July 30, 2015

Let Me Explain About My #Genealogy Daily Contributors


This week Lucie Consentino – Lucie’s Legacy blog, took the time to privately message me with a comment about The Genealogists #Genealogy Daily that I created.  Recently, I said “It’s not a popularity contest like the Family Tree Magazine’s Top 40 Genealogy Blogs, but a way to put us all on an even playing field. That’s not sour grapes by me, I just think there are MORE than 40 top blogs.”

But, from what Lucie could see in the content, it appeared to her to be exactly what I said it wasn’t.  I’m so happy she asked and commented because it gave me an opportunity to set her mind at ease regarding the way content is added.

Let me just explain how the GG Daily works and how it was created.  I think it was  Thomas MacEntee who created The #genealogy Daily.  No matter who created it, it’s content is a little more broad than mine because it only uses the hashtag (#) genealogy, and hence it’s name.  I chose to go another route because the term #genealogy is sometimes used by other niches that have nothing to do with family history research.

The Genealogists #Genealogy Daily was created from a special Twitter list I created soon after joining the network.  For the most part, it is comprised of self proclaimed genealogists, or people who have an interest in genealogy in some way.  I have also included some of my #history friends too, as the two subjects go hand in hand and I thought it would bring a bit more diversity to the Daily. My genealogists list is ever expanding, so if you would like to be included, all you have to do is let me know.

One thing I will say is that I have to be careful in what I post to Twitter because even if I don’t use #genealogy in the post it sometimes picks up off-topic things I say and adds it to the Genealogists Daily.  For instance, I do sponsored tweets now and then and those might get in the magazine.

I wanted to set the record straight about the Daily, and to assure you I am not just including the “popular” genealogists.  I am not without flaws, but I’m not trying to be underhanded either.  My blog has sponsors and paid links; sometimes I write sp0nsored posts but they always have a disclosure included.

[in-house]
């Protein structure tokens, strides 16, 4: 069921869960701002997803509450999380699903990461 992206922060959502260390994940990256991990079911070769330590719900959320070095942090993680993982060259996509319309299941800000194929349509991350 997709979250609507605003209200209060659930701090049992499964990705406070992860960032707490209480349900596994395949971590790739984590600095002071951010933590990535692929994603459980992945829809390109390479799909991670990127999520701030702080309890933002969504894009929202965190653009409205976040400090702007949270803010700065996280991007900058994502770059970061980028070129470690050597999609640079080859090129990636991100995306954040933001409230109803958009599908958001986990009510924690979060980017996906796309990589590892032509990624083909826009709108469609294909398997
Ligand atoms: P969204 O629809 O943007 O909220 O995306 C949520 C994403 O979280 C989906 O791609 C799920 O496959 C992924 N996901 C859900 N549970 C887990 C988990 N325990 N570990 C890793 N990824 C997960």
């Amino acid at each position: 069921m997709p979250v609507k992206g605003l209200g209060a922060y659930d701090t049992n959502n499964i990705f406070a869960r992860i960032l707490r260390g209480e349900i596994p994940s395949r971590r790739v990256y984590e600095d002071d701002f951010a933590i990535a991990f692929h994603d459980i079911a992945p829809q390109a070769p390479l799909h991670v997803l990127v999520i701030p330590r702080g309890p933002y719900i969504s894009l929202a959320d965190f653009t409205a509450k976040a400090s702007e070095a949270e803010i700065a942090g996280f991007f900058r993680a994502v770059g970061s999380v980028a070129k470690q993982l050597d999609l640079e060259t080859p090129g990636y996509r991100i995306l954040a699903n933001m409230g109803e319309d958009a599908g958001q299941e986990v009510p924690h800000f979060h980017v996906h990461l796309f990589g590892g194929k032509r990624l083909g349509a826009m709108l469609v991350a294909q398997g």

It’s because I truly love genealogy and history that I write this blog.  I try to be friendly and helpful every day in some way.  The Genealogists #Genealogy Daily is for everyone. It just happened to be created by me. I hope you enjoy it.


100 Years Ago Today WA Women Won The Right To Vote

Womens vote 1910

Washington State Historical Society Photo

HeraldNet.com – Local news: How Washington women won the right to vote.

I’ve always exercised my right to vote since I was old enough to do so, but I so admire the women who stood up and fought to get their equal say at the ballot box here in our state.  Washington (caucasian) women were fully ten years ahead of the rest of the nation, and I suspect that at least my Moline and Nordgren grandmothers were fully on-board when the right was granted.

 

 

Frances Eveline Holmes Miller – Champion Old Fiddler 1937 Iowa State Fair

Francis E Holmes Miller fiddler 72frame

Mrs. Frances E. Miller, Des Moines, Iowa – 1937

Frances Eveline Holmes was born 20 February 1865 in Harrison County, Missouri to parents Sarah Ann Fallis and Paul Holmes. Paul was the fifth child of Elizabeth Hensley and David Oliver Holmes, and he was born in Tennessee. “Eva” as she was called married Kendall Miller 26 January 1882 also in Harrison County, Missouri.

And except from the Des Moines (Iowa) Register and Tribune 1937 states, ” Mrs. Miller….taught herself to play the violin when she was a young girl of 12 years.  I found a broken fiddle lying around the house….. I tuned it up with a piece of heavy pack thread and plucked.  She plays entirely by ear.”

The 1937 article is a bit hard to read as a xerox copy, but I plan on transcribing it as best I can and posting it at a later date as a link to this article.

Eva Heads to NYC and The “We, The People” Radio Show

Fame and recognition wasn’t done with Eva Holmes Miller just yet though.  After her surprising win at the Iowa State Fair that year, she was invited by the National Broadcasting Company to play on their radio show We, The People.

Frances E. Holmes Miller is my 2nd cousin, 4 times removed through my Yates line.  Eva’s great uncle and my fourth Great Grandfather was John Holmes b. 1784 in Virginia.   John was married to Lydia Register and I descend through their daughter Deborah Holmes who married 28 August 1840 Miles Yates.

Sources:

Darlene Kappelman Wellington, last known address Boise, ID.  She generously shared her family files and the xerox copies with me some years ago.

Learn More About Genealogy Using YouTube

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youtube-logo

Just out of curiosity, I did a search in YouTube tonight for the term “genealogy” and got 183 hits. Not all of them are something I’m interested in watching, but it certainly is something worth investigating.

How about some other search terms?  Use some of your own interests like railroading, logging, gold mining, or wine making.  Try locations too!

Have you used YouTube in your family history research? What kinds of things did you find. Was it helpful?  Don’t forget to leave a comment. :)

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